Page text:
JUST when Greece thought it had come through the worst of the crisis, it has been hit by a new blow—the Acropolis is crumbling.
Engineers have discovered that part of the huge flat-topped rock on which the ancient Parthenon sits in the centre of Athens is starting to give way, the Greek news agency ANA said.
Teams from the Central Archaeological Council found "instability over quite a wide area" after investigating a rockfall in January in which a boulder of "considerable size" tumbled from the most visited site in the Greek capital.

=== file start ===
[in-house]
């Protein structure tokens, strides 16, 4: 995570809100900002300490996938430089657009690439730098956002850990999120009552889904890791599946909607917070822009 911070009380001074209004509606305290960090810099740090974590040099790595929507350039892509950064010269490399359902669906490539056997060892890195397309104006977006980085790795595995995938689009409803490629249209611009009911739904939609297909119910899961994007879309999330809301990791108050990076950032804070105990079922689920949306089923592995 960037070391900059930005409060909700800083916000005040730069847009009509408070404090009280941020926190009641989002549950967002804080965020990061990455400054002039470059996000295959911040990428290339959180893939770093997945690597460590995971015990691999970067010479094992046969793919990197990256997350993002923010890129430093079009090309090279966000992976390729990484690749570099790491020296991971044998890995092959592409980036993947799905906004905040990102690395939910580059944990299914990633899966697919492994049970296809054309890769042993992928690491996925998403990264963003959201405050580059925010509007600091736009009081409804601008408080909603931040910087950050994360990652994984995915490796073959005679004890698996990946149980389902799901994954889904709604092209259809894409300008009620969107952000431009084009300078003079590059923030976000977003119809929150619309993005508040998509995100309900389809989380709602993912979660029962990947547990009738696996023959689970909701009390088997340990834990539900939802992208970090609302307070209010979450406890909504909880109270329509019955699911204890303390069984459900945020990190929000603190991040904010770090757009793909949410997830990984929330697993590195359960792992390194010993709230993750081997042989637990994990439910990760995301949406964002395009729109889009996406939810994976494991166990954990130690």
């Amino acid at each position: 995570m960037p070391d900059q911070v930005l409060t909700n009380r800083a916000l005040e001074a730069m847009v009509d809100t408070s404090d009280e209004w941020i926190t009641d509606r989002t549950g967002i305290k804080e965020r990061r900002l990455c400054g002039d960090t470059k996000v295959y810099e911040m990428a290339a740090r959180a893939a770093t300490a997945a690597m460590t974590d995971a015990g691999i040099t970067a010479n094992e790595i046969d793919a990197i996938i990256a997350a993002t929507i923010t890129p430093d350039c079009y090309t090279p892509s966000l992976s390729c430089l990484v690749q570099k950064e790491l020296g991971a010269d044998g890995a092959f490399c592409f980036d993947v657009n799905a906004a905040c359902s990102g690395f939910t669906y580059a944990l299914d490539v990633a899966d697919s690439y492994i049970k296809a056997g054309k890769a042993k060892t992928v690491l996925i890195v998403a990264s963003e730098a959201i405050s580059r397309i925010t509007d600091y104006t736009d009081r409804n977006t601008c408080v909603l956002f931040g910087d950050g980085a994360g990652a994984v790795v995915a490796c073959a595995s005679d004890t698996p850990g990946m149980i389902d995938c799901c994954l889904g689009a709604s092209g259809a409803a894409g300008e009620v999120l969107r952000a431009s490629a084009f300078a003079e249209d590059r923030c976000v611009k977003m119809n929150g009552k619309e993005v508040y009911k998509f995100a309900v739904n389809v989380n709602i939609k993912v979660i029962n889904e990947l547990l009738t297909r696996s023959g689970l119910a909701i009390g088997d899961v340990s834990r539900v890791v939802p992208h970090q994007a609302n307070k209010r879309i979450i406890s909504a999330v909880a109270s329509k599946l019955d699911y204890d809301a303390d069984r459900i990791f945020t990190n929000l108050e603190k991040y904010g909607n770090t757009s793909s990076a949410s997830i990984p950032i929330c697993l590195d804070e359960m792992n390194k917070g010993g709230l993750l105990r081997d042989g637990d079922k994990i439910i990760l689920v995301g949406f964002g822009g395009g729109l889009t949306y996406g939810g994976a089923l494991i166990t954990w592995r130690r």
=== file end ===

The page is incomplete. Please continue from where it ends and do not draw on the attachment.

Work to shore up the southern slope of the hill on which the 2,500-year-old temple complex sits will be necessary, the agency reported, blaming rainwater pipes from the old Acropolis museum.
Despite sharp cuts elsewhere, the restoration work on the site that has been going on since the 1970s has remained sacrosanct, a symbol of the country's glorious past.
In the not so glorious present Greece has had to endure six years of brutal recession, with unemployment soaring to 27 percent. However, for the first time since 2008 it is expected to see modest growth of 0.4 percent this year.